Sunday, April 11, 2004

Family Ties 

Iffy's comments about his moving up in Google rankings on the search term iffland had me googling wernette this morning. Today mine is the first link in 81 pages of links to Wernette's. And as Iffy suggests, I know I owe at least part of it to inadvertent "link bombing". The other part of it comes from having a personal website up for so many years. At the time I put my site up, my web searches for Wernette's were resulting in only 2 other people.

According to a family tree that my father gave my daughter, I come from the line of Wernette's stemming from Bernard, son of Jean Baptiste Wernette Sr. of Wittelsheim, Haut Rhin, Alsace. Even though it had always seemed to me that the Wernette clan was not as blindly prolific as good Catholics ought to be, there are still plenty of us residing in France.

While I was growing up, my father fretted about his ancestry and his legacy. From a family of 5, he was the only survivor of the June 1936 flood that swept away Nixon Texas, east-southeast of San Antonio. His parents and 2 sisters were buried in Nixon Cemetery when he was 8 – they had always called him Bubba. He worried that, since he hadn't had a son, his family name would die with him. During our family's vacations, he compulsively checked for Wernette's in local phone books in every town we stopped in. I always wondered what he planned on saying if he ever found one, but it didn't matter because he never did.

When Switchboard first loaded the country's white pages to the web over 9 years ago, I searched for Wernette and found over 200. I compiled the list, sorted by first name as well as by city, and sent the 2 printouts to my dad. He was ecstatic. I think it was the best gift I'd ever given him.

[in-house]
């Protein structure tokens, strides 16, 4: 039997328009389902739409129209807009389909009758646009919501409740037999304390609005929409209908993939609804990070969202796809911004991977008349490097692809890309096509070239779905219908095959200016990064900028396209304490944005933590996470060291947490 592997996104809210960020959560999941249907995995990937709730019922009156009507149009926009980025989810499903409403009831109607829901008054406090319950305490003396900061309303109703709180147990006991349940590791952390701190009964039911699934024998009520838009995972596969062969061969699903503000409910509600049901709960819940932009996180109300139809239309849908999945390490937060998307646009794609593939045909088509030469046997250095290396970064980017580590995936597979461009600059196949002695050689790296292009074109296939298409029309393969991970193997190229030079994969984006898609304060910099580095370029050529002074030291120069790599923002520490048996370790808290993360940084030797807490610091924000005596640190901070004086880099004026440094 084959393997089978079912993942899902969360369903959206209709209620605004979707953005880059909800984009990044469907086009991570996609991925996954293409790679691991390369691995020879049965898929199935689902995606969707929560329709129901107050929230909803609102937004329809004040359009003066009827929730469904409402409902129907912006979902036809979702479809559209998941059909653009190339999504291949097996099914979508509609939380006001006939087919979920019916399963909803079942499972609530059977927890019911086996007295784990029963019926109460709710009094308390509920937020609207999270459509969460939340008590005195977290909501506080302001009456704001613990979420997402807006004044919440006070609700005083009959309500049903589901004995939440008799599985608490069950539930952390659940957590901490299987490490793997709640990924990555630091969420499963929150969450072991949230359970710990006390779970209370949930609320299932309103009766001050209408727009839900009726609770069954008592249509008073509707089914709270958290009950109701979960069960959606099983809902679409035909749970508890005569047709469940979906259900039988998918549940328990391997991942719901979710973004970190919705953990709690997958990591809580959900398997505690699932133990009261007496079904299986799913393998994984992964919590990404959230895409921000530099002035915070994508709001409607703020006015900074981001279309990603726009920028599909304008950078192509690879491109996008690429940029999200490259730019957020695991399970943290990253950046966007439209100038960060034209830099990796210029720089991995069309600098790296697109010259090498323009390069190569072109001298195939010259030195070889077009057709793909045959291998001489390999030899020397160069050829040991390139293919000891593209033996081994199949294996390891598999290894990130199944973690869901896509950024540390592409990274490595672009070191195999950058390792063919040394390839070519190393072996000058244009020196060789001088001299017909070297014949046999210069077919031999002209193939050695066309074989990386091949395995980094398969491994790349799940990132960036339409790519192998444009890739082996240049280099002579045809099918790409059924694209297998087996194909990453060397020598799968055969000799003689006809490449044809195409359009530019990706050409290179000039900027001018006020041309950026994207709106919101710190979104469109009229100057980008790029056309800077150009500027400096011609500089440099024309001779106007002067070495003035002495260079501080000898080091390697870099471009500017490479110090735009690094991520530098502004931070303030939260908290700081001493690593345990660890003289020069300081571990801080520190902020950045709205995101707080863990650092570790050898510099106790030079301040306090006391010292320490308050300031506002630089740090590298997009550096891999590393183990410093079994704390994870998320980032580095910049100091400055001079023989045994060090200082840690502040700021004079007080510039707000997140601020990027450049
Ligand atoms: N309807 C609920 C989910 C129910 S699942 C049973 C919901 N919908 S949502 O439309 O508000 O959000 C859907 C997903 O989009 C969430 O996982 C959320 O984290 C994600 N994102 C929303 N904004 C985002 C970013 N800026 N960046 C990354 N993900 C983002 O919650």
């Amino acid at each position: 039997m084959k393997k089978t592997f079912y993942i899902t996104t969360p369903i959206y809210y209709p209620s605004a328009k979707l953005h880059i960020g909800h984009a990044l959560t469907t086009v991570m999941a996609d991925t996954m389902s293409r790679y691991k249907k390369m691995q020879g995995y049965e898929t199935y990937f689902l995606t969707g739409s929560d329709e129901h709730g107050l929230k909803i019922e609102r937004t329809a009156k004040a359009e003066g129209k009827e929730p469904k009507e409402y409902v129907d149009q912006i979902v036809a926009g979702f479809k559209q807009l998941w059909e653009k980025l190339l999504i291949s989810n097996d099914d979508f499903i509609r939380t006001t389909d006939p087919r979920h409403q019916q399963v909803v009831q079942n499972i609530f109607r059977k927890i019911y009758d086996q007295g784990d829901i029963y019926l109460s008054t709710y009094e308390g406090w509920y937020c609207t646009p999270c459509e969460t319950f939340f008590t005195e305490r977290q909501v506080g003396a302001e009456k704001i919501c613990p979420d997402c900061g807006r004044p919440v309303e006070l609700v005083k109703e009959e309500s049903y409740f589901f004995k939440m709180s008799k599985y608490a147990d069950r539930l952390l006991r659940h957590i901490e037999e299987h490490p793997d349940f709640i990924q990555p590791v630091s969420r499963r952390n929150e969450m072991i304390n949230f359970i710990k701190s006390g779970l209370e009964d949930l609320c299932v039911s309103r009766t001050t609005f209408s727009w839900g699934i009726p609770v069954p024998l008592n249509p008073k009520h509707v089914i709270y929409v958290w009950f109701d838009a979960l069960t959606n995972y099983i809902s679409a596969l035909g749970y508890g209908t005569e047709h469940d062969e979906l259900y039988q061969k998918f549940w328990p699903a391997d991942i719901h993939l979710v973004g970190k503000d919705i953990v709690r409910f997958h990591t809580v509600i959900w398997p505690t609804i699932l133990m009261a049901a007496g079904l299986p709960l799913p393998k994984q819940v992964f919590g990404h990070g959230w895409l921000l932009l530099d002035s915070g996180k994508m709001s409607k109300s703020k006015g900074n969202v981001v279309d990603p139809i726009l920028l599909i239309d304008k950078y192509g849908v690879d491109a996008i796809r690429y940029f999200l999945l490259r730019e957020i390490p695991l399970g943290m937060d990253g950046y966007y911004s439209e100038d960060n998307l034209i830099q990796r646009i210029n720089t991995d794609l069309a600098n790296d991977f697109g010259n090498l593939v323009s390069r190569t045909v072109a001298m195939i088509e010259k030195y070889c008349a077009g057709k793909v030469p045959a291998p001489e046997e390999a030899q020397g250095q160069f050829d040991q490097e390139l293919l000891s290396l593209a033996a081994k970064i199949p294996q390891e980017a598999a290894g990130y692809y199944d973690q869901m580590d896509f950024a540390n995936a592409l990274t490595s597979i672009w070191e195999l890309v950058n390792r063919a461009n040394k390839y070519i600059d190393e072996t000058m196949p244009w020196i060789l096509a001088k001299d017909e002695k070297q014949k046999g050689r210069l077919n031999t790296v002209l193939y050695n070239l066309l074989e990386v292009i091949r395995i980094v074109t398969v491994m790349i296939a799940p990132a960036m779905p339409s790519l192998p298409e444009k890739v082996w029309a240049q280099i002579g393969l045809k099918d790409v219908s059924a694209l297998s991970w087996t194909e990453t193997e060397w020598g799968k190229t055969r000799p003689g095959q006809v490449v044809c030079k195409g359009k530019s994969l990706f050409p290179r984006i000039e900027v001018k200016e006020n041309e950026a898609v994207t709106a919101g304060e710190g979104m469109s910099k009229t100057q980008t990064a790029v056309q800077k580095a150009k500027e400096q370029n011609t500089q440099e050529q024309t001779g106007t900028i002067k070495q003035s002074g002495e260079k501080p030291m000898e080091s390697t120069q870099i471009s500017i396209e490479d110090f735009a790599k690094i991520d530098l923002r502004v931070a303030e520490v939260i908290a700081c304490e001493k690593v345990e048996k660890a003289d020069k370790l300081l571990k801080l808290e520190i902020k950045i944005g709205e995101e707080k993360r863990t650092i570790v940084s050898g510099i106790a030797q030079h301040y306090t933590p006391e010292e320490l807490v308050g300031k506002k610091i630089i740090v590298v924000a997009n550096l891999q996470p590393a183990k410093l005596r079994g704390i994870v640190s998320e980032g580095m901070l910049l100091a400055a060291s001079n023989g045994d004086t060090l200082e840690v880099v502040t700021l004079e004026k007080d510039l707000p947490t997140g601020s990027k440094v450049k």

Saturday, April 10, 2004

Still Growing Up  

It was so nice to find my friend Mary's* blog yesterday. Her entry "If I had a daughter..." reminded me of what a huge influence she'd had on my attitudes about being a mother and a woman.

My cousin Max had introduced us because I was pregnant and she had a baby. That was it. Something like introducing 2 people for no other reason than they both have cats or Volkswagens or size 12 feet. At the time, I thought it was one of Max's more ridiculous reaches and I only agreed to meet her to stop his incessant you-really-should-meet-Mary comments. But, ever since Max and I had been in grade school, he had probably known me better than anyone – he was right about my meeting her.

I saw Max last at his mother's house this past January. He has 2 sons in grade school now and a new puppy that they were training. Max said he's learned so much from training the dog that he wished he'd had one before he'd had kids. I thought that was funny, and it made me think then that I was glad I'd had a good example to follow in Mary because I'd already trained puppies by the time I had a kid. What I needed as a new mother was someone to show me how to throw out a lot of the rules that I'd thought parents were supposed to follow.

* By the way, it was Mary's literary reading that I mentioned in my first public post.